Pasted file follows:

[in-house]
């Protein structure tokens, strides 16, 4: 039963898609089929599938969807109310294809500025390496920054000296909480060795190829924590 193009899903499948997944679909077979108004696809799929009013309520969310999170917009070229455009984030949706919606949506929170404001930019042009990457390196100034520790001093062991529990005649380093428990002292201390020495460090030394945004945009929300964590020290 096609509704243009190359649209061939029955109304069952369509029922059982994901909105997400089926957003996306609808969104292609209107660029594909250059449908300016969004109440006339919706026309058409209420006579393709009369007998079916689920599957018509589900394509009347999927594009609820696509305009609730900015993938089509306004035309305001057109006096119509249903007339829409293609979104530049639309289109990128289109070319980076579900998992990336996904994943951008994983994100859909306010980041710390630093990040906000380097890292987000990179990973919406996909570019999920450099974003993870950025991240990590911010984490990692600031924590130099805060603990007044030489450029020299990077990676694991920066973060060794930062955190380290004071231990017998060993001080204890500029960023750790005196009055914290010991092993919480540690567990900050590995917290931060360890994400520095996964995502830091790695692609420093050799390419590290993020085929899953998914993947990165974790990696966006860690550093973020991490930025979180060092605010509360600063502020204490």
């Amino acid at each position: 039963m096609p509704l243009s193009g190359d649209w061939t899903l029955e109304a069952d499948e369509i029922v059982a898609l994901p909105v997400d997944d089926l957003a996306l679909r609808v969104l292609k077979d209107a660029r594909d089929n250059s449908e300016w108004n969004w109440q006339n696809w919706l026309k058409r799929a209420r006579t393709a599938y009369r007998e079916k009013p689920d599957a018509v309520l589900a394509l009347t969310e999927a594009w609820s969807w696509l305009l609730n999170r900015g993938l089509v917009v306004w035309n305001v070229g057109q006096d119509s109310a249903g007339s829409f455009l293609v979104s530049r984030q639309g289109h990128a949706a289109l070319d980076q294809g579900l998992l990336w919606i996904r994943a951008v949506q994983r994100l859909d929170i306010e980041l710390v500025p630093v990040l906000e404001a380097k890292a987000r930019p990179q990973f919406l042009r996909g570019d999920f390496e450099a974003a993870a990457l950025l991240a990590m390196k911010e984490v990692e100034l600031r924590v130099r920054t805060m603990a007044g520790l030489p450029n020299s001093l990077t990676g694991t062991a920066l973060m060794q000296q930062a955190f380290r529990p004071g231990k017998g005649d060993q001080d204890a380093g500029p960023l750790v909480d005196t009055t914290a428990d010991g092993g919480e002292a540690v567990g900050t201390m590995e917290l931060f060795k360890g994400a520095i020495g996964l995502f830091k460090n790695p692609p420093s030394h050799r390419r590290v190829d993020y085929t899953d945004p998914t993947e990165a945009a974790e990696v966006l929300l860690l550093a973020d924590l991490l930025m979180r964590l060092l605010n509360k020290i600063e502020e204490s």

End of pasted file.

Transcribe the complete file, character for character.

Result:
[in-house]
């Protein structure tokens, strides 16, 4: 039963898609089929599938969807109310294809500025390496920054000296909480060795190829924590 193009899903499948997944679909077979108004696809799929009013309520969310999170917009070229455009984030949706919606949506929170404001930019042009990457390196100034520790001093062991529990005649380093428990002292201390020495460090030394945004945009929300964590020290 096609509704243009190359649209061939029955109304069952369509029922059982994901909105997400089926957003996306609808969104292609209107660029594909250059449908300016969004109440006339919706026309058409209420006579393709009369007998079916689920599957018509589900394509009347999927594009609820696509305009609730900015993938089509306004035309305001057109006096119509249903007339829409293609979104530049639309289109990128289109070319980076579900998992990336996904994943951008994983994100859909306010980041710390630093990040906000380097890292987000990179990973919406996909570019999920450099974003993870950025991240990590911010984490990692600031924590130099805060603990007044030489450029020299990077990676694991920066973060060794930062955190380290004071231990017998060993001080204890500029960023750790005196009055914290010991092993919480540690567990900050590995917290931060360890994400520095996964995502830091790695692609420093050799390419590290993020085929899953998914993947990165974790990696966006860690550093973020991490930025979180060092605010509360600063502020204490």
């Amino acid at each position: 039963m096609p509704l243009s193009g190359d649209w061939t899903l029955e109304a069952d499948e369509i029922v059982a898609l994901p909105v997400d997944d089926l957003a996306l679909r609808v969104l292609k077979d209107a660029r594909d089929n250059s449908e300016w108004n969004w109440q006339n696809w919706l026309k058409r799929a209420r006579t393709a599938y009369r007998e079916k009013p689920d599957a018509v309520l589900a394509l009347t969310e999927a594009w609820s969807w696509l305009l609730n999170r900015g993938l089509v917009v306004w035309n305001v070229g057109q006096d119509s109310a249903g007339s829409f455009l293609v979104s530049r984030q639309g289109h990128a949706a289109l070319d980076q294809g579900l998992l990336w919606i996904r994943a951008v949506q994983r994100l859909d929170i306010e980041l710390v500025p630093v990040l906000e404001a380097k890292a987000r930019p990179q990973f919406l042009r996909g570019d999920f390496e450099a974003a993870a990457l950025l991240a990590m390196k911010e984490v990692e100034l600031r924590v130099r920054t805060m603990a007044g520790l030489p450029n020299s001093l990077t990676g694991t062991a920066l973060m060794q000296q930062a955190f380290r529990p004071g231990k017998g005649d060993q001080d204890a380093g500029p960023l750790v909480d005196t009055t914290a428990d010991g092993g919480e002292a540690v567990g900050t201390m590995e917290l931060f060795k360890g994400a520095i020495g996964l995502f830091k460090n790695p692609p420093s030394h050799r390419r590290v190829d993020y085929t899953d945004p998914t993947e990165a945009a974790e990696v966006l929300l860690l550093a973020d924590l991490l930025m979180r964590l060092l605010n509360k020290i600063e502020e204490s």